As an integral part of the country’s financial system, Licensed Finance Companies (LFCs) and registered leasing companies play a vital role in the development of the national economy. Collectively known as the Non-Bank Financial (NBFI) sector, they offer a gamut of financial solutions to cater to individuals, proprietors, partnerships, corporates or business conglomerates.
Most NBFIs have also invested in developing an extensive islandwide presence that allows them to reach all sectors, social backgrounds and economic levels. Their ability to serve a wider cross-section of the market makes the NBFI sector a key contributor towards the development of the SME and Micro
enterprise segment in Sri Lanka. Leveraging on the expertise gained by serving the local SME and Micro segment, a few NBFIs have even ventured outside Sri Lanka to set up operations overseas.
Regulatory supervision, governance and compliance
Dealing with the SME/Micro segment has resulted in NBFIs being subject to increasing regulatory
controls in the past few years.
As the words ‘Licensed Finance Companies’ denote LFCs are licensed and regulated by the Central Bank of Sri Lanka (CBSL).
LFCs conduct their business in conformity with the provisions of the Finance Business Act No. 42 of 2011, Finance Leasing Act No. 56 of 2000, Directions, Rules and Guidelines issued the said Acts, Consumer Credit Act No. 29 of 1982, Financial Transactions Reporting Act No. 6 of 2006 and Prevention of Money Laundering Act No. 5 of 2006, under the direct supervision of CBSL and other applicable statutes. Through these statutes and regulations CBSL regulates the finance business and the finance leasing business to ensure the orderly function of the financial system.
In addition, LFCs are required to abide by the Corporate Governance Directions issued by the CBSL. This helps to create an environment of trust, transparency and accountability, which is required to foster long-term investment, financial stability and enhance the business integrity of LFCs.
Another Direction noteworthy of mention is the Financial Customer Protection Framework outlined in Finance Business Act Direction No. 01 of 2018 and the detailed guidelines thereon. This direction
provides the platform for customers of LFCs to assert their rights and to ensure that their rights are
The key objective of the said direction is to safeguard the interests of the customers and build trust in order to strengthen customer confidence in the sector. Since being introduced in 2018, the Financial Customer Protection Framework has become an integral part of the corporate governance culture and strategic decision making of the boards of LFCs.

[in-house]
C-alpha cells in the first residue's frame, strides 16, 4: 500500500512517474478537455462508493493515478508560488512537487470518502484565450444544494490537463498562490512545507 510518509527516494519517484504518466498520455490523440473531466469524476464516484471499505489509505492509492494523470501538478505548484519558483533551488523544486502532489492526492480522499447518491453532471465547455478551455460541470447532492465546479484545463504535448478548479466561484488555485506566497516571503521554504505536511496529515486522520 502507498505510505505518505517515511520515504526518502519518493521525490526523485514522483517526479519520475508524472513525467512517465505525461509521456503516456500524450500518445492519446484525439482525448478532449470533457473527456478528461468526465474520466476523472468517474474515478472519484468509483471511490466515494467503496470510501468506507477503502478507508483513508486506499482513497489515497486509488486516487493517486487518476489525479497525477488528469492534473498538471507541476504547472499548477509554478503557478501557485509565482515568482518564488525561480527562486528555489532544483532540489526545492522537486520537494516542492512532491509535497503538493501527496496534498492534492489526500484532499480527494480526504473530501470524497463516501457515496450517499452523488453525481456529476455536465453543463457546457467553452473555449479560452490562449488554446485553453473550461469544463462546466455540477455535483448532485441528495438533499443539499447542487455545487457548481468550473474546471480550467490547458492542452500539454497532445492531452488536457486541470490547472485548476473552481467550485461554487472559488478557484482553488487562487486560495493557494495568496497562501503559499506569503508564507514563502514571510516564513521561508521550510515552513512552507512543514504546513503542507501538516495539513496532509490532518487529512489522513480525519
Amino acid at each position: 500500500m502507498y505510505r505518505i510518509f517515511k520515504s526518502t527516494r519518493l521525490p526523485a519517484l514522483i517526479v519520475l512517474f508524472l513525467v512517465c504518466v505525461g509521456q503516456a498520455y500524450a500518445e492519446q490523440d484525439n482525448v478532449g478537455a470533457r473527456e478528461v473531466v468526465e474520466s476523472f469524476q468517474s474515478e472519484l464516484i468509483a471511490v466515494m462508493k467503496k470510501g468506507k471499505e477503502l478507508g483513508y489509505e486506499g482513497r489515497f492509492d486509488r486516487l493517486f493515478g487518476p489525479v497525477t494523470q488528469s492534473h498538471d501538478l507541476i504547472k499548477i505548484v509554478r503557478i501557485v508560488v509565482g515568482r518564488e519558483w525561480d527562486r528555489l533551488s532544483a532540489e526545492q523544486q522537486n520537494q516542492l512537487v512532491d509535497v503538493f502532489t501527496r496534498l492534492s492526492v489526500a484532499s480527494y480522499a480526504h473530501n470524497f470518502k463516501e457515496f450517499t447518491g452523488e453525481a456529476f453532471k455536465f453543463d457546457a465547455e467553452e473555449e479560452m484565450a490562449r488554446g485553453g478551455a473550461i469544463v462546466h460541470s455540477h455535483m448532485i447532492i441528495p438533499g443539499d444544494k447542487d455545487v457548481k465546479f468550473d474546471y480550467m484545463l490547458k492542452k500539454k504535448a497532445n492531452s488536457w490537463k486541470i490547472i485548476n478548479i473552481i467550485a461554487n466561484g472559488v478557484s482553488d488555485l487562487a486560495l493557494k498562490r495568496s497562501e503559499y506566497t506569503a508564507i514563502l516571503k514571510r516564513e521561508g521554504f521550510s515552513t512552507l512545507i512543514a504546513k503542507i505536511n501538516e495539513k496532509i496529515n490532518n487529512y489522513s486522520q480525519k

To ensure compliance with the applicable laws and regulations, LFCs have established a very strong and robust compliance function, which is subject to regular reporting and monitoring by the CBSL.
Despite the stringent business and regulatory environment governing the NBFIs, it is unfortunate that there is still a segment of the general public who have a negative perception towards the sector. Such unfounded perceptions appear to have arisen primarily due to the lack of awareness regarding the
pricing mechanism and the foreclosure process followed by the NBFI sector. The purpose of this article is to provide some much needed clarity on these topics.
The pricing mechanism adopted by the NBFI sector
It is no secret that compared to the banking sector, the pricing structure of the NBFI sector for similar products is relatively higher. There are several fundamental reasons for this. Firstly, it is important to understand that the NBFI caters mainly to the SME and Micro segment of the market. Based on their profiles, SME and Micro segment customers fall into the high-risk category.
The typical SME/Micro customer who is often overlooked by the banking system due to their lack of
credentials and financial sophistication, is then motivated to approach the NBFI sector with the
expectation that their credit applications will be processed expeditiously even without necessary
documentary proof or credentials.
This puts NBFIs in a tough spot. On the one hand NBFIs are expected to be more flexible in their decision making process in order to secure their customer, while on the other hand they need to comply with
established risk appetite limits in order to safeguard the business.
Amidst this backdrop, the only rational way for NBFI’s to strike a balance is by building in a higher risk premium into their pricing structure. And with SME/Micro customers also likely to be more vulnerable to economic shocks, especially given their position at the lower end of the pyramid, NBFIs are compelled to factor-in additional risk premiums into their pricing structure.